Re: RDFa API comments from TimBL

Hi Mark,

I also agree with you, and personally am keen to see all audiences 
catered for suitably with the choice of several different ways of doing 
things, thus far I can see 4 specific types of user and sets of 
functionality needed:

Basic DOM centric API
  -> general API for non-rdf, HTML/DOM/JS developers
  -> document interface exposing getElement* and getItem* methods
  -> easy to work with (X)HTML+RDFa documents, such as highlighting all 
People mentioned on a page.

Universal Low-level RDF(a) API
  -> defining the very core must haves for any RDF(a) implementation
  -> RDF concepts IDL interfaces (BlankNode, PlainLiteral etc)
  -> Simple DataStore which is a sequence of RDFTriples adding familiar 
forEach, every, some, get, add and iteration methods
  -> DataParser and DataSerializer interfaces, suited for both normal 
and streaming parsers.
  -> easy to implement in any language
  -> very simple to do operations such as parsing an RDFa document, 
filtering to get a set of all triples about x-subject, then serializing 
as turtle

Query API
  -> catering for the broad spectrum RDF(a) community
  -> defining the core interface(s) needed to implement say a SPARQL 
query engine

Indexed RDF(a) API
  -> catering for linked data / sem web application developers
  -> provides easy programmatic access to working with RDF in a familiar 
indexed manner (like Tabulator, ARC etc s[p][o] access)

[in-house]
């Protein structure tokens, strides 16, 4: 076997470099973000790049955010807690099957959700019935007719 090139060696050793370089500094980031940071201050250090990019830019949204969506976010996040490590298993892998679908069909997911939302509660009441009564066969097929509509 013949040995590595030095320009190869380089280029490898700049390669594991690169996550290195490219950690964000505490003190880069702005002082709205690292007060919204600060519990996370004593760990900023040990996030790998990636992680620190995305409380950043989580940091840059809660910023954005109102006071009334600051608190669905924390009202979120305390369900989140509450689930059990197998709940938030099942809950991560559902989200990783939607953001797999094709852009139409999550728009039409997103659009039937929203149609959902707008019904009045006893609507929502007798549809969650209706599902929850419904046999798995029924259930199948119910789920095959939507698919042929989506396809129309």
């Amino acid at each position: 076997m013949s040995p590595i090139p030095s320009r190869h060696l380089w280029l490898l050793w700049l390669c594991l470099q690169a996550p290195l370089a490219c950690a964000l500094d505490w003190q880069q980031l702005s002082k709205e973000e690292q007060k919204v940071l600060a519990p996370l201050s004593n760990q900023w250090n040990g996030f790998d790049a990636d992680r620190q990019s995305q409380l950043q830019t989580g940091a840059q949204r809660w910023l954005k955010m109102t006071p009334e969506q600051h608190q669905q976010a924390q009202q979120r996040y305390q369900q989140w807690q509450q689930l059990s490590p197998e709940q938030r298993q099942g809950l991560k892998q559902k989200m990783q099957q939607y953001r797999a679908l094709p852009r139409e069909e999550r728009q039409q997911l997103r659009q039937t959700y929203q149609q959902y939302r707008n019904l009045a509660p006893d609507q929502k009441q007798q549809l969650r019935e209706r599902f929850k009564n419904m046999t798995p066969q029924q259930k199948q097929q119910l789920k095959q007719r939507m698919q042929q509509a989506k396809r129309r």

-> defines all core functionality needed to work with RDF in a 
sensible, non-verbose manner.

Basically, a set of methods on document which my non-rdf developer 
friends can use easily, a core rdf which anybody making rdf tooling can 
implement, a way to run SPARQL queries for, well everybody linked data / 
sem web related, and finally, a way to work with RDF when your doing 
heavy code+rdf application development.

So far implementing the API, I'm very happy with the "Universal 
Low-level RDF(a) API" bar a couple of small tweaks, it's really good - 
the Basic API I'm sure we'll have sorted without a problem, the Query 
side of things will be an easy hit (specification wise) and the only 
thing frustratingly lacking was a decent way to work with RDF in 
javascript, as I've found myself and I'm sure Tom (Thomas Steiner) will 

The approach I'd hoped to take is to define and implement an additional 
IndexedDataStore (extending DataStore) that exposes all the 
_functionality_ of tabulators IndexedFormula. Keeping in mind the naming 
conventions which are common in WebIDL, ECMAScript and the rest of the 
RDFa API, together with the principal of "always as simple as you can".

To prove the implementation, I plan to use it heavily myself, then drop 
it in to tabulator (wrapped in a backwards compatible proxy api) and 
ensure it works, then implement a SPARQL query engine behind the 
DataQuery interface which uses the functionality exposed. I'll also 
release the full js implementation with all parsers/serializers etc 
under cc-zero for anybody who wants to use it, client or server side.

Finally, to give some background, in part my reasons for all of this are 
a bit selfish, I *need* a full RDF library in javascript which can be 
seen as a mix between ARC2, Redland/Raptor/Rasqal and Tabulators 
rdflib.js, all wrapped up and standardized, a library which I can use in 
all my capacities and which I can comfortably pass on to both my fellow 
HTML5y web developers and to the heaviest of sem web users such as Tim 
or yourself.

And likewise, everything is up for discussion and every drop of input 
from all quarters is greatly appreciated.



Mark Birbeck wrote:
> Hi Nathan,
> This is just the kind of feedback we'd been hoping for...thanks!
> However, I don't agree that the Tabulator API is better then the RDFa
> API, or (most importantly) that it has been ignored.
> When I first started working on a JavaScript API some years ago --